If the objectors mean, that the United States ought to favour France, in things relating to war, and where they are not bound to do it by treaty ; they must in this case also abandon their pretension of being friends to peace. For such a conduct would be a violation of neutrality, which could not fail to produce war.

It follows then, that the proclamation is reconcileable with all that those who censure it contend for : taking them upon their own ground, that nothing is to be done incompatible with the preservation of peace.

But though this would be a sufficient answer to the objection under consideration; yet it may not be without use, to indulge some reflections on this very favourite topic of gratitude to France; since it is at this shrine that we are continually invited to sacrifice the true interests of the country ; as if • all for love, and the world 66 well lost,” were a fundamental maxim in politics.

Faith and justice between nations, are virtues of a nature the most necessary and sacred. They cannot be too strongly inculcated nor too highly respected. Their

ou/ection under this wouldservatio

to perceive a delicate embarrassment between the theory and fact of our political relations to France.

On these grounds, also, as well as tbat of the present war being offensive on the side of France, the United States have valid and honourable pleas to offer against the execution of the guarantee, if it should be claimed by France. And the president was in every view fully justified in pronouncing, that the duty and interest of the United States dictated a neutrality in the war.

o us in our ction, disavow that the Unia

No. IV. A THIRD objection to the proclamation is, that it is inconsistent with the gratitude due to France, for the services rendered to us in our revolution.

Those who make tbis objection, disavow, at the same time, all intention to maintain the position, that the Uni. ted States ought to take part in the war. They profess to be friends to our remaining at peace. What then do they mean by the objection?

If it be no breach of gratitude to refrain from joining France in the war, how can it be a breach of gratitude to declare, that such is our disposition and intention ?

The two positions are at variance with each other ; and the true inference is, either that those who make the objection really wish to engage this country in the war, or that they seek a pretext for censuring the conduct of the chief magistrate, for some purpose very different from the public good.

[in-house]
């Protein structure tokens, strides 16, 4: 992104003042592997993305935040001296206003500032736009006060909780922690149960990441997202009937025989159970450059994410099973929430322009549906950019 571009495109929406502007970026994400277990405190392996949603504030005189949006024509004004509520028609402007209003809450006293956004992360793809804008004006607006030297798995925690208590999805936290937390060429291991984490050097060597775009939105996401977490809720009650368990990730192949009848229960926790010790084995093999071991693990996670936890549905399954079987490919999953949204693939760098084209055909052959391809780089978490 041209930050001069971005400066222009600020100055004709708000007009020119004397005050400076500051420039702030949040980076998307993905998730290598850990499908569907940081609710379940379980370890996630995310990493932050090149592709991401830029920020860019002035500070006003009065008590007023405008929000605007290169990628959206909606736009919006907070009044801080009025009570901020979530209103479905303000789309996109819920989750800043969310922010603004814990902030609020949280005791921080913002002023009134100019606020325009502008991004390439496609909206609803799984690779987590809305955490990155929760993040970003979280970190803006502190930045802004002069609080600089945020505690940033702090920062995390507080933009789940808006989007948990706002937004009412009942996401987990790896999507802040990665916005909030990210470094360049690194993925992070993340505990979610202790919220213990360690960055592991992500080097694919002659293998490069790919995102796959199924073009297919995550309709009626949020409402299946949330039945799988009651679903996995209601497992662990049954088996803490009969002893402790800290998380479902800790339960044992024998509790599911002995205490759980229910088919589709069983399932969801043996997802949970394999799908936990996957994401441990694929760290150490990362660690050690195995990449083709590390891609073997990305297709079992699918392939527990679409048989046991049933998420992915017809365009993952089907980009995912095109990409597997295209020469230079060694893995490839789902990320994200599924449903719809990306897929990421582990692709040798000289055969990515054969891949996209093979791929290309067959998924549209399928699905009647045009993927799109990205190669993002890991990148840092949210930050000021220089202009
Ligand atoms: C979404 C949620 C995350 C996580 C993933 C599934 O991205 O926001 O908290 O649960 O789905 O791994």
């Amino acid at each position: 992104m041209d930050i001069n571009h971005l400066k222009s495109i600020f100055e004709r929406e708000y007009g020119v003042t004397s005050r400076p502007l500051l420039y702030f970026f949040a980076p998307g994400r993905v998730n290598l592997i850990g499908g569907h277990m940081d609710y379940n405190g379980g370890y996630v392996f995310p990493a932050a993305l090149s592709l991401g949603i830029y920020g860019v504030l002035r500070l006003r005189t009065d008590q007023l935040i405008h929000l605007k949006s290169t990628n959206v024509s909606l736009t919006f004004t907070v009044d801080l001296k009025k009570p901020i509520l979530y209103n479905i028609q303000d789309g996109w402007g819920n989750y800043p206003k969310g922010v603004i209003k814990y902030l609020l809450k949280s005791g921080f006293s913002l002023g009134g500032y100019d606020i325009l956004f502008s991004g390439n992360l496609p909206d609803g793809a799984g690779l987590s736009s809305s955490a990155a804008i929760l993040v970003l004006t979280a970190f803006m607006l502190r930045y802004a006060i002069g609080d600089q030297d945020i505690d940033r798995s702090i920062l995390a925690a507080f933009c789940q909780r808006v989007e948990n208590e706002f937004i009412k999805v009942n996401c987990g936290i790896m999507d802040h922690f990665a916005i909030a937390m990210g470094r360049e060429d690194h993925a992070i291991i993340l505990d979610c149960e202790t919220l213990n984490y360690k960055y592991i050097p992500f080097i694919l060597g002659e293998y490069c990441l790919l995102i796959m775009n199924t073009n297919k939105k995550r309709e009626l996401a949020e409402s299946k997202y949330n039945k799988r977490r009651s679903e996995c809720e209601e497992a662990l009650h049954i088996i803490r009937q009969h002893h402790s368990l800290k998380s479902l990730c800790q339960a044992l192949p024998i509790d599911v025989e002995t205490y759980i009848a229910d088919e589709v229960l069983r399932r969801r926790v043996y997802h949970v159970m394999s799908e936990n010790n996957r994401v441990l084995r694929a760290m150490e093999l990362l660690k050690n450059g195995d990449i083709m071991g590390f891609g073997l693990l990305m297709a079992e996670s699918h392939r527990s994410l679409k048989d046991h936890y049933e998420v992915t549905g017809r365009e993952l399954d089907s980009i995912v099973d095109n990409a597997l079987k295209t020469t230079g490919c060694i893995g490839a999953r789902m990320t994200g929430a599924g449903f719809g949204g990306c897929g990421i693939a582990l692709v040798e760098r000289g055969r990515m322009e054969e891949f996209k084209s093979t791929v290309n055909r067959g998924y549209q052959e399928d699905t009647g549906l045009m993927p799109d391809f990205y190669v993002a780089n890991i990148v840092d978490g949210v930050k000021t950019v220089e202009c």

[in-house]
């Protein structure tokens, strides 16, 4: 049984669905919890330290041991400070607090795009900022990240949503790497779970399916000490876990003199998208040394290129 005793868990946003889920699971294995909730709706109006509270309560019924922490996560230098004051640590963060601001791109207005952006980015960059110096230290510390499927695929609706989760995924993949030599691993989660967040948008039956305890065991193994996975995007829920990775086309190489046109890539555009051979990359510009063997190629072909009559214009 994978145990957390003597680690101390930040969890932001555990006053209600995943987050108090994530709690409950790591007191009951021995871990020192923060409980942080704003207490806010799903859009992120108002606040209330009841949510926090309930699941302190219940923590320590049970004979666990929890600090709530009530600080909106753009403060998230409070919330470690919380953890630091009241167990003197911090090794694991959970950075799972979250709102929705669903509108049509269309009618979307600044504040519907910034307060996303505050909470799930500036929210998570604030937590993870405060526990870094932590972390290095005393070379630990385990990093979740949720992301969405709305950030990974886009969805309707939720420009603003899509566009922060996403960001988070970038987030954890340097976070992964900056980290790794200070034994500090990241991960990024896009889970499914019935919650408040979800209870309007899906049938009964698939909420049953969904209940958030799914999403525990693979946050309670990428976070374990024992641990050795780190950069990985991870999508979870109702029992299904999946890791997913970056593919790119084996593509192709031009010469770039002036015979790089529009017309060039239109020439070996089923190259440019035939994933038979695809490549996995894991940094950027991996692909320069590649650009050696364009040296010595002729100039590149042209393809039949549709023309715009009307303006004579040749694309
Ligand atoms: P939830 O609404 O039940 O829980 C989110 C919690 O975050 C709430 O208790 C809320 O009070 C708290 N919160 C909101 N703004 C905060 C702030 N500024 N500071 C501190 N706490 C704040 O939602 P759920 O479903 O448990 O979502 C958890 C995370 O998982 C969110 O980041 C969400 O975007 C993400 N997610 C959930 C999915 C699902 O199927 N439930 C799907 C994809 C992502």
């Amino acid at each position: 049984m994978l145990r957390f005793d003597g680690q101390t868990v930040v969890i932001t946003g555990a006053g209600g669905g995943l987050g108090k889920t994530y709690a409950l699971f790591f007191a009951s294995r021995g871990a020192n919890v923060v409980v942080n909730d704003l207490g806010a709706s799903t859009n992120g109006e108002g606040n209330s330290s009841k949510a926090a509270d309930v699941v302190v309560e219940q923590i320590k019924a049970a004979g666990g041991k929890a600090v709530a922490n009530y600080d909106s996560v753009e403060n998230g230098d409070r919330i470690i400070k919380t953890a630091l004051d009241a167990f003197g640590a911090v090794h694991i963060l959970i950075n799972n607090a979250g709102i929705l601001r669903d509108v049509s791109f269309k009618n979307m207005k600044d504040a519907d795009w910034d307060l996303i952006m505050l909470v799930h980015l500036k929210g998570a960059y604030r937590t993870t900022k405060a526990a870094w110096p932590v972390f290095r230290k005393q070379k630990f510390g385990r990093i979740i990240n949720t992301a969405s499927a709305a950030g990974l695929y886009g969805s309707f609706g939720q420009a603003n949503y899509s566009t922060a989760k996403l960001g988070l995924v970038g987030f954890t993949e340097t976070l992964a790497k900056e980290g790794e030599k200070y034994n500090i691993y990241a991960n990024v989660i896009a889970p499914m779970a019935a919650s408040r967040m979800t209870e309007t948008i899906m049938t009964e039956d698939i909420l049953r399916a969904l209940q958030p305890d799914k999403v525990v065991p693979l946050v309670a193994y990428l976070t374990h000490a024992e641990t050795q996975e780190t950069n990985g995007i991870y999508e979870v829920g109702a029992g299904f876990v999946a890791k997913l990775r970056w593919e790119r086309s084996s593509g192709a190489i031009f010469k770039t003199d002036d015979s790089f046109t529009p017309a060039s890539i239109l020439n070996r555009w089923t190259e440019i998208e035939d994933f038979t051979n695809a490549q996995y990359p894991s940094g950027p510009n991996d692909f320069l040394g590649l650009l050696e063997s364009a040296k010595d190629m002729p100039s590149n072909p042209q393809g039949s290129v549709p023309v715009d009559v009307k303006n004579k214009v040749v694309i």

They endeavour in vain to elude this inference by saying, that the proclamation places France upon an equal footing with her enemies; while our treaties require distinctions in her favour, and our relative situa. tion would dictate kind offices to her, wbich ought not to be granted to her adversaries.

They are not ignorant, that the proclamation is reconcileable with both those objects, as far as they have any foundation in truth or propriety.

It has been shown, that the promise of " a friendly 66 and impartial conduct” towards all the belligerent

powers, is not incompatible with the performance of any stipulations in our treaties, which would not include our becoming an associate in the war; and it has been observed, that the conduct of the executive, in regard to the seventeenth and twenty-second articles of the treaty of commerce, is an unequivocal comment upon the terms. They were, indeed, naturally to be understood, with the exception of those matters of positive compact, wbich would not amount to taking part in the war; for a nation then observes a friendly and impartial conduct towards two contending powers, when it only performs to one of them what it is obliged to do by stipulations in antecedent treaties, which do not constitute a participa... tion in the war.

Neither do those expressions imply, that the United States will not exercise their discretion in doing kind offices to some of the parties, without extending them to the others, so long as they have no relation to war : for kind offices of that description may, consistently with neutrality, be shown to one party and refused to another.

If the objectors mean, that the United States ought to favour France, in things relating to war, and where they are not bound to do it by treaty ; they must in this case also abandon their pretension of being friends to peace. For such a conduct would be a violation of neutrality, which could not fail to produce war.

It follows then, that the proclamation is reconcileable with all that those who censure it contend for : taking them upon their own ground, that nothing is to be done incompatible with the preservation of peace.

But though this would be a sufficient answer to the objection under consideration; yet it may not be without use, to indulge some reflections on this very favourite topic of gratitude to France; since it is at this shrine that we are continually invited to sacrifice the true interests of the country ; as if "all for love, and the world 6 well lost,” were a fundamental maxim in politics.

Faith and justice between nations, are virtues of a nature the most necessary and sacred. They cannot be too strongly inculcated nor too bigbly respected. Their